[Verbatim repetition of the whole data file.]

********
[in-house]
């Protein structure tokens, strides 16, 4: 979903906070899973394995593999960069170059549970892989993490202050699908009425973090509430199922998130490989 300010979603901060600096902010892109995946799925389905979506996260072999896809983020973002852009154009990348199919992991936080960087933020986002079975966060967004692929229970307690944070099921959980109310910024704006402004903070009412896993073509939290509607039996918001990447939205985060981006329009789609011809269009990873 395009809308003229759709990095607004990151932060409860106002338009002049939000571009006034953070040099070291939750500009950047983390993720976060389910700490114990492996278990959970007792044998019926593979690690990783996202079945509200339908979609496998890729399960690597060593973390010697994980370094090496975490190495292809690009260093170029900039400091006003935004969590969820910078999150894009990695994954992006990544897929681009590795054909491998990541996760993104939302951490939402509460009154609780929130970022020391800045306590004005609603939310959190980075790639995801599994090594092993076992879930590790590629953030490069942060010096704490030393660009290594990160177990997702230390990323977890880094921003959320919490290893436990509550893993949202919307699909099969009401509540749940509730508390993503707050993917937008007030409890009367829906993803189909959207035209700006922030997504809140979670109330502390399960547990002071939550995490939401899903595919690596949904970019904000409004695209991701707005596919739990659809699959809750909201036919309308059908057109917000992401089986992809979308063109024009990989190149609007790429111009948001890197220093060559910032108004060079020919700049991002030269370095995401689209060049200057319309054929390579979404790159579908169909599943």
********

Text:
[in-house]
């Protein structure tokens, strides 16, 4: 979903906070899973394995593999960069170059549970892989993490202050699908009425973090509430199922998130490989 300010979603901060600096902010892109995946799925389905979506996260072999896809983020973002852009154009990348199919992991936080960087933020986002079975966060967004692929229970307690944070099921959980109310910024704006402004903070009412896993073509939290509607039996918001990447939205985060981006329009789609011809269009990873 395009809308003229759709990095607004990151932060409860106002338009002049939000571009006034953070040099070291939750500009950047983390993720976060389910700490114990492996278990959970007792044998019926593979690690990783996202079945509200339908979609496998890729399960690597060593973390010697994980370094090496975490190495292809690009260093170029900039400091006003935004969590969820910078999150894009990695994954992006990544897929681009590795054909491998990541996760993104939302951490939402509460009154609780929130970022020391800045306590004005609603939310959190980075790639995801599994090594092993076992879930590790590629953030490069942060010096704490030393660009290594990160177990997702230390990323977890880094921003959320919490290893436990509550893993949202919307699909099969009401509540749940509730508390993503707050993917937008007030409890009367829906993803189909959207035209700006922030997504809140979670109330502390399960547990002071939550995490939401899903595919690596949904970019904000409004695209991701707005596919739990659809699959809750909201036919309308059908057109917000992401089986992809979308063109024009990989190149609007790429111009948001890197220093060559910032108004060079020919700049991002030269370095995401689209060049200057319309054929390579979404790159579908169909599943």